Does this sound familiar? When you first added analytics functionality to your application, end users were thrilled. You were able to quickly build simple charts, graphs, and dashboards, and customers were willing to pay more for these insights. But the market evolves rapidly. Fast-forward to today and your basic analytics functions are no longer cutting it.
Perhaps customers are frustrated with bare-minimum capabilities. User engagement is dismal. Maybe your development team is blocked behind an ever-growing backlog of requests.
How do you know it’s time to replace your embedded analytics? Look for these five signs:
Sign #1: Increased Demand for New Capabilities
If your users are constantly clamoring for new capabilities, you’re likely facing increased customer churn.
Basic dashboards and reports will only take you so far. Today, end users are demanding sophisticated features such as embedded self-service analytics, empowers them to ask new questions and explore their data for unique answers without regular assistance from development or IT. They also want analytics to work with their other tools, supporting capabilities such as write-back (which lets them update information in the application’s source systems without leaving the analytics interface) and workflow capabilities (which drive action by letting users kick off a workflow from your host application).
Modern analytics capabilities are an essential part of applications today, and if your current analytics can’t provide them pain-free, then it may be time to search for a third-party tool.
Sign #2: Painful Scaling
Embedded dashboards are not a “once and done” project. The more features your end users need, the harder it becomes for your development teams to keep up. If you have only 10 users, keeping up with their needs is easy. But what happens if you grow your customer base to 100 or even more users? Building analytics in-house means you’ll have to research and develop each new capability, one at a time, inevitably delaying every product update. Every new feature takes exponentially more time and resources to deliver.
Sign #3: Security Inefficiencies
Old security is risky security. In addition to the risks it poses to your data, outdated security integration means that user management can quickly snowball for your development and IT teams. There’s no way to globally manage security with components, which means you’ll have to implement and maintain security separately and consistently for every component you use. You also have to ensure the components don’t have security risks themselves.
Sign #4: Time
This is the one that resonates with most software teams—you’re out of time. Time spent building something outside of your core competency is time taken away from working on your core application. Updating and maintaining your homegrown analytics requires a significant amount of time. Every time you need to update or change your analytics, you have to refactor or recode each component one at a time.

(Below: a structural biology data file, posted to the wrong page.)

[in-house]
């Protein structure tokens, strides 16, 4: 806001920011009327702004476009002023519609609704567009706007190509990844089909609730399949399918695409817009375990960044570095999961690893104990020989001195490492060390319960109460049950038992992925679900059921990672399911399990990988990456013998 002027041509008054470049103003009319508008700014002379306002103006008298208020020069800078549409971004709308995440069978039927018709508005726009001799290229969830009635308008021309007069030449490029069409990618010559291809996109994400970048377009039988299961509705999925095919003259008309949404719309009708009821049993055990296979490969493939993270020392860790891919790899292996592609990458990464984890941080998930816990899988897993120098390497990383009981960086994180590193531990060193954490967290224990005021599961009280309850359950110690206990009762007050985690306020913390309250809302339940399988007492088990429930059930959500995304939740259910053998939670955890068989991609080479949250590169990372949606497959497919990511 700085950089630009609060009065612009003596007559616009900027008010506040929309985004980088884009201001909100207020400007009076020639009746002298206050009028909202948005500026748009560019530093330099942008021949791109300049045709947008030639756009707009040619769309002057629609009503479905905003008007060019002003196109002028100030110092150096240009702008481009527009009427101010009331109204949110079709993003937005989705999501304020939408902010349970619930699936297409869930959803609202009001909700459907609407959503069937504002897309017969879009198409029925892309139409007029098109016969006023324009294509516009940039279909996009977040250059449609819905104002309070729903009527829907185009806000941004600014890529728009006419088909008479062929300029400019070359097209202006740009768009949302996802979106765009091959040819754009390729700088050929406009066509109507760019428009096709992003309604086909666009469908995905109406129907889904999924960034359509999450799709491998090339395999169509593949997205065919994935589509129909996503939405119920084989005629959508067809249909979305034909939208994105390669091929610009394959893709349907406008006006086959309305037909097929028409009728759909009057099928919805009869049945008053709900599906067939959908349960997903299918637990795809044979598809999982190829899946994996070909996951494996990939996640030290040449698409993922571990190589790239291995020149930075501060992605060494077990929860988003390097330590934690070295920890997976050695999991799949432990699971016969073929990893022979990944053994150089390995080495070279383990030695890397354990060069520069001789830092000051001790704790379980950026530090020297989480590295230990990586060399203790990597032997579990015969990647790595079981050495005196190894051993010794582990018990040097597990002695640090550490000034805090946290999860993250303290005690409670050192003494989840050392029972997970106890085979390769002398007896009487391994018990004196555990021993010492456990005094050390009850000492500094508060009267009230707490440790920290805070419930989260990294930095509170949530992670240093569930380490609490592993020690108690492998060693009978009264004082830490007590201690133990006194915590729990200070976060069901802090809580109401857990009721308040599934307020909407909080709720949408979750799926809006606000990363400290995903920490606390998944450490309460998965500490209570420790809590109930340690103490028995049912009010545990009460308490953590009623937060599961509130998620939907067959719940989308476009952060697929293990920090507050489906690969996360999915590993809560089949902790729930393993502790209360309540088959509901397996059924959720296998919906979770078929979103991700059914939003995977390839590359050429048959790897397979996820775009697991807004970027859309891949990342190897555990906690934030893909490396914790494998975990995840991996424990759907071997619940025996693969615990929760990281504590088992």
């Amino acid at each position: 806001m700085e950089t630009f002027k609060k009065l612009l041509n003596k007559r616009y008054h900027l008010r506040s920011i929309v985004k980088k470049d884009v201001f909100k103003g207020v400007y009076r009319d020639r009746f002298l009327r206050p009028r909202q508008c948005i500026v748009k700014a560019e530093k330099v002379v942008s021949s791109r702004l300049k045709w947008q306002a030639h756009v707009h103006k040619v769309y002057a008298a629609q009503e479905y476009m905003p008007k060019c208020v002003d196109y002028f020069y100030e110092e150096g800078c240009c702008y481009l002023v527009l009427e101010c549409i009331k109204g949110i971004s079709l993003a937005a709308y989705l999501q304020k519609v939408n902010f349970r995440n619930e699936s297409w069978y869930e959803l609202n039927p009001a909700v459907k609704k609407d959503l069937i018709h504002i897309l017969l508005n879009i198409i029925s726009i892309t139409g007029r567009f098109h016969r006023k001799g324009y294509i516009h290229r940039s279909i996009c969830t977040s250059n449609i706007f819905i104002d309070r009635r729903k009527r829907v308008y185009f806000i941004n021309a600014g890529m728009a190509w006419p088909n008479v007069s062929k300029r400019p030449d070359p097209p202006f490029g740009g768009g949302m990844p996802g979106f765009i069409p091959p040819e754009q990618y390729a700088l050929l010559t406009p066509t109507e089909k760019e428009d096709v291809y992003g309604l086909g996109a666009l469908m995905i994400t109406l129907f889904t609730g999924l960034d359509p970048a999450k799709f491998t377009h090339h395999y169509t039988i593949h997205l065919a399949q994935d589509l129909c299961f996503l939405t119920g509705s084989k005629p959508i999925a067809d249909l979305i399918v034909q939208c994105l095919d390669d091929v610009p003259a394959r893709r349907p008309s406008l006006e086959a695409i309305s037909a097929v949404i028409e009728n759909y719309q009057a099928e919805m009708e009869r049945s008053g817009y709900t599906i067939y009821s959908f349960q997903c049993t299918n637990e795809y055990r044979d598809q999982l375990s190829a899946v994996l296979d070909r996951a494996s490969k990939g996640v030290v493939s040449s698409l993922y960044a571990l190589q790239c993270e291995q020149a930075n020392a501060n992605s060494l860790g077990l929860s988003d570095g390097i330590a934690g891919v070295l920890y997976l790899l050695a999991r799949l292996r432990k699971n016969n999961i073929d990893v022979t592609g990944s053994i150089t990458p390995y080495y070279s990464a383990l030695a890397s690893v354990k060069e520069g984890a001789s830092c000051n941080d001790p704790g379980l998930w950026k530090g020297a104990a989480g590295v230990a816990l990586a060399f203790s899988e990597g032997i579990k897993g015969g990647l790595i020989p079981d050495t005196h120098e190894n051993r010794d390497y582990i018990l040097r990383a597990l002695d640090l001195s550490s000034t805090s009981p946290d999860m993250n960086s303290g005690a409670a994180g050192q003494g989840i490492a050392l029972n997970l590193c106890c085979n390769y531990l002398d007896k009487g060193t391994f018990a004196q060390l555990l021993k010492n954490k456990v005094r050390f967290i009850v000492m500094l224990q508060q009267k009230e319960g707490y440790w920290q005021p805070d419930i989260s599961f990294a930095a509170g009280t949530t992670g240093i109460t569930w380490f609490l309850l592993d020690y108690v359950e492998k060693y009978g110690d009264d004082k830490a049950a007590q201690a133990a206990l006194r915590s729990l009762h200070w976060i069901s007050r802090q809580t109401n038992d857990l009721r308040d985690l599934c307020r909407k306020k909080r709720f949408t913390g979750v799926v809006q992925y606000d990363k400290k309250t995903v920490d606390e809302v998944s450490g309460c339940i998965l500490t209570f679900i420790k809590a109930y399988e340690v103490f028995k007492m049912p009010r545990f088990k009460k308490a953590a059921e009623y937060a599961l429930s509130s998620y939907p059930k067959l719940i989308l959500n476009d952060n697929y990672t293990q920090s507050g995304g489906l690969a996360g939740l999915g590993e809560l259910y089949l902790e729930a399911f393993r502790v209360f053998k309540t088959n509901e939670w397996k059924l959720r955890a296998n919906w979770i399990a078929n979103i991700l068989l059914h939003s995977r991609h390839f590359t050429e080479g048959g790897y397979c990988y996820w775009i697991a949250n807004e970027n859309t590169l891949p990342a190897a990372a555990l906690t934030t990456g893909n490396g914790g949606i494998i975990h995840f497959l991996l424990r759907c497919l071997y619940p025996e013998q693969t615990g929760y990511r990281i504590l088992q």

“From a dev point of view, we were struggling to make it work,” recalls Maurice Davidson, Senior Developer at Youmanage. “Every time we had to build out a custom report for a client, or when something went wrong, it would take forever to fix because we had to go back in and relearn the code base before we could make any changes. It was a lot of time spent relearning the system or playing around with it trying to make it work instead of adding value.”
Sign #5: Cost
Staying on the “build” track has one certain pitfall: ballooning costs in the long run. It will take a lot of work to maintain and adapt your software to ensure its usability and stability once it’s on the market. If your team utilized component libraries to build their analytics, they may run into problems such as consistent versioning and issues with the components working together. In general, components are not backwards compatible, and a single upgrade may lead to regression issues.
The cost of purchasing components is only the tip of the iceberg. Building analytics will cost more than you expect—in time, resources, focus, and at the bottom line.
Does your application fail to offer deeply embedded analytics, empower users with self-service capabilities, or provide sophisticated capabilities that keep users in your application? Are you constantly hearing complaints from your engineering team about how difficult maintenance is, or facing prohibitive costs whenever you try to scale? If yes, you’re being held back by outdated analytics.